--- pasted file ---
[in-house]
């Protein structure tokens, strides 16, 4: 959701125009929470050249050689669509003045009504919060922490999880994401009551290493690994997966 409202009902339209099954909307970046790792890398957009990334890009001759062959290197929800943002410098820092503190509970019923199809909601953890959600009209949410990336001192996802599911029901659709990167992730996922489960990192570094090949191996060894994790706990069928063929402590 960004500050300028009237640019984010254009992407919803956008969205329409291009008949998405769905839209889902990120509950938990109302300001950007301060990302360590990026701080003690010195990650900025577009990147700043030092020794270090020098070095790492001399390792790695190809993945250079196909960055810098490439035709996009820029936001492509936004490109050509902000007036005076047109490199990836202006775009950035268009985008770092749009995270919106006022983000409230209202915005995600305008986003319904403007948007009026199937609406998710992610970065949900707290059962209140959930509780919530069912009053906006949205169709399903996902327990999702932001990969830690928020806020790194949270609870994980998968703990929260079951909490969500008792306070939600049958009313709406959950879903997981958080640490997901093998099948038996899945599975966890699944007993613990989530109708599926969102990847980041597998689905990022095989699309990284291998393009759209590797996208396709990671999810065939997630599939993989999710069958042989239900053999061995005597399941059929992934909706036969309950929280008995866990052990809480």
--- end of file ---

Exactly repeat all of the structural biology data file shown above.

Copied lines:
[in-house]
């Protein structure tokens, strides 16, 4: 959701125009929470050249050689669509003045009504919060922490999880994401009551290493690994997966 409202009902339209099954909307970046790792890398957009990334890009001759062959290197929800943002410098820092503190509970019923199809909601953890959600009209949410990336001192996802599911029901659709990167992730996922489960990192570094090949191996060894994790706990069928063929402590 960004500050300028009237640019984010254009992407919803956008969205329409291009008949998405769905839209889902990120509950938990109302300001950007301060990302360590990026701080003690010195990650900025577009990147700043030092020794270090020098070095790492001399390792790695190809993945250079196909960055810098490439035709996009820029936001492509936004490109050509902000007036005076047109490199990836202006775009950035268009985008770092749009995270919106006022983000409230209202915005995600305008986003319904403007948007009026199937609406998710992610970065949900707290059962209140959930509780919530069912009053906006949205169709399903996902327990999702932001990969830690928020806020790194949270609870994980998968703990929260079951909490969500008792306070939600049958009313709406959950879903997981958080640490997901093998099948038996899945599975966890699944007993613990989530109708599926969102990847980041597998689905990022095989699309990284291998393009759209590797996208396709990671999810065939997630599939993989999710069958042989239900053999061995005597399941059929992934909706036969309950929280008995866990052990809480």